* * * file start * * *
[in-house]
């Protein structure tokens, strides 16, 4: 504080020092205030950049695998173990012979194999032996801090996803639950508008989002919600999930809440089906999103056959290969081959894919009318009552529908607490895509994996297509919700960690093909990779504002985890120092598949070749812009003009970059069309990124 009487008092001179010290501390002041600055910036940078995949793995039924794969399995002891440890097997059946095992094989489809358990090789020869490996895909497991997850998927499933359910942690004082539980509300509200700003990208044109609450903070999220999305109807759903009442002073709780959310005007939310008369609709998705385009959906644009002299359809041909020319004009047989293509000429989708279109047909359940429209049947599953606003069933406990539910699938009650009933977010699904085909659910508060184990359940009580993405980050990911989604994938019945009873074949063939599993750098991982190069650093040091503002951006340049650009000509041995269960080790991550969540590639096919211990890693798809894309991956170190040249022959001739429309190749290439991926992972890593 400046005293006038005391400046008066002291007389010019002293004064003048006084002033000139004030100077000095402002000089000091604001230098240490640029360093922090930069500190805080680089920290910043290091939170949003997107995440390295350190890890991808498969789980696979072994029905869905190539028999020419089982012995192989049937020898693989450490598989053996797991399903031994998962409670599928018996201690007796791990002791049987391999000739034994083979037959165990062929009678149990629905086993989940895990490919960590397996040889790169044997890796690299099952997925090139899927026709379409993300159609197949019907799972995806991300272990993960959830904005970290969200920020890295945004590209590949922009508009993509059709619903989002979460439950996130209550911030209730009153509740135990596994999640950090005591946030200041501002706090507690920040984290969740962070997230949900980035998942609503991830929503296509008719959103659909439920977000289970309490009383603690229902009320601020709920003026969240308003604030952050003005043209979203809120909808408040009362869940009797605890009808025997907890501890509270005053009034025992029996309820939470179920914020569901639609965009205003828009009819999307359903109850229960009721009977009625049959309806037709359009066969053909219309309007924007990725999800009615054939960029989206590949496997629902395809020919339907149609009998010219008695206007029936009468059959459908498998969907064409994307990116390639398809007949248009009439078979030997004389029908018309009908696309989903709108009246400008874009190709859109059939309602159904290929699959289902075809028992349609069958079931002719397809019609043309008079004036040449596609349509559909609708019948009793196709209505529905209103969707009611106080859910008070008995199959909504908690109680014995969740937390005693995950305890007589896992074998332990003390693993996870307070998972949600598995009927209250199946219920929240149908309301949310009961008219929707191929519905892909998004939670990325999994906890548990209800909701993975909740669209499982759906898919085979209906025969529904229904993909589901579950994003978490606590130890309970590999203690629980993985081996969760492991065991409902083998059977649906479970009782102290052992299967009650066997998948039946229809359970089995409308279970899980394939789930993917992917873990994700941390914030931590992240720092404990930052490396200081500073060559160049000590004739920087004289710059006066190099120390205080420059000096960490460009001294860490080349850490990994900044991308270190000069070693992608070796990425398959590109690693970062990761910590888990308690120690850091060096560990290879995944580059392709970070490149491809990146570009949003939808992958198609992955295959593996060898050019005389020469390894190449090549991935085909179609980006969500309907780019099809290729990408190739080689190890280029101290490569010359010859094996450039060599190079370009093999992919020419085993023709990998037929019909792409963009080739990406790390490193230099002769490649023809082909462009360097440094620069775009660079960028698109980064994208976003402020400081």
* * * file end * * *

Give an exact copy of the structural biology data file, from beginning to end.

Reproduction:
[in-house]
């Protein structure tokens, strides 16, 4: 504080020092205030950049695998173990012979194999032996801090996803639950508008989002919600999930809440089906999103056959290969081959894919009318009552529908607490895509994996297509919700960690093909990779504002985890120092598949070749812009003009970059069309990124 009487008092001179010290501390002041600055910036940078995949793995039924794969399995002891440890097997059946095992094989489809358990090789020869490996895909497991997850998927499933359910942690004082539980509300509200700003990208044109609450903070999220999305109807759903009442002073709780959310005007939310008369609709998705385009959906644009002299359809041909020319004009047989293509000429989708279109047909359940429209049947599953606003069933406990539910699938009650009933977010699904085909659910508060184990359940009580993405980050990911989604994938019945009873074949063939599993750098991982190069650093040091503002951006340049650009000509041995269960080790991550969540590639096919211990890693798809894309991956170190040249022959001739429309190749290439991926992972890593 400046005293006038005391400046008066002291007389010019002293004064003048006084002033000139004030100077000095402002000089000091604001230098240490640029360093922090930069500190805080680089920290910043290091939170949003997107995440390295350190890890991808498969789980696979072994029905869905190539028999020419089982012995192989049937020898693989450490598989053996797991399903031994998962409670599928018996201690007796791990002791049987391999000739034994083979037959165990062929009678149990629905086993989940895990490919960590397996040889790169044997890796690299099952997925090139899927026709379409993300159609197949019907799972995806991300272990993960959830904005970290969200920020890295945004590209590949922009508009993509059709619903989002979460439950996130209550911030209730009153509740135990596994999640950090005591946030200041501002706090507690920040984290969740962070997230949900980035998942609503991830929503296509008719959103659909439920977000289970309490009383603690229902009320601020709920003026969240308003604030952050003005043209979203809120909808408040009362869940009797605890009808025997907890501890509270005053009034025992029996309820939470179920914020569901639609965009205003828009009819999307359903109850229960009721009977009625049959309806037709359009066969053909219309309007924007990725999800009615054939960029989206590949496997629902395809020919339907149609009998010219008695206007029936009468059959459908498998969907064409994307990116390639398809007949248009009439078979030997004389029908018309009908696309989903709108009246400008874009190709859109059939309602159904290929699959289902075809028992349609069958079931002719397809019609043309008079004036040449596609349509559909609708019948009793196709209505529905209103969707009611106080859910008070008995199959909504908690109680014995969740937390005693995950305890007589896992074998332990003390693993996870307070998972949600598995009927209250199946219920929240149908309301949310009961008219929707191929519905892909998004939670990325999994906890548990209800909701993975909740669209499982759906898919085979209906025969529904229904993909589901579950994003978490606590130890309970590999203690629980993985081996969760492991065991409902083998059977649906479970009782102290052992299967009650066997998948039946229809359970089995409308279970899980394939789930993917992917873990994700941390914030931590992240720092404990930052490396200081500073060559160049000590004739920087004289710059006066190099120390205080420059000096960490460009001294860490080349850490990994900044991308270190000069070693992608070796990425398959590109690693970062990761910590888990308690120690850091060096560990290879995944580059392709970070490149491809990146570009949003939808992958198609992955295959593996060898050019005389020469390894190449090549991935085909179609980006969500309907780019099809290729990408190739080689190890280029101290490569010359010859094996450039060599190079370009093999992919020419085993023709990998037929019909792409963009080739990406790390490193230099002769490649023809082909462009360097440094620069775009660079960028698109980064994208976003402020400081």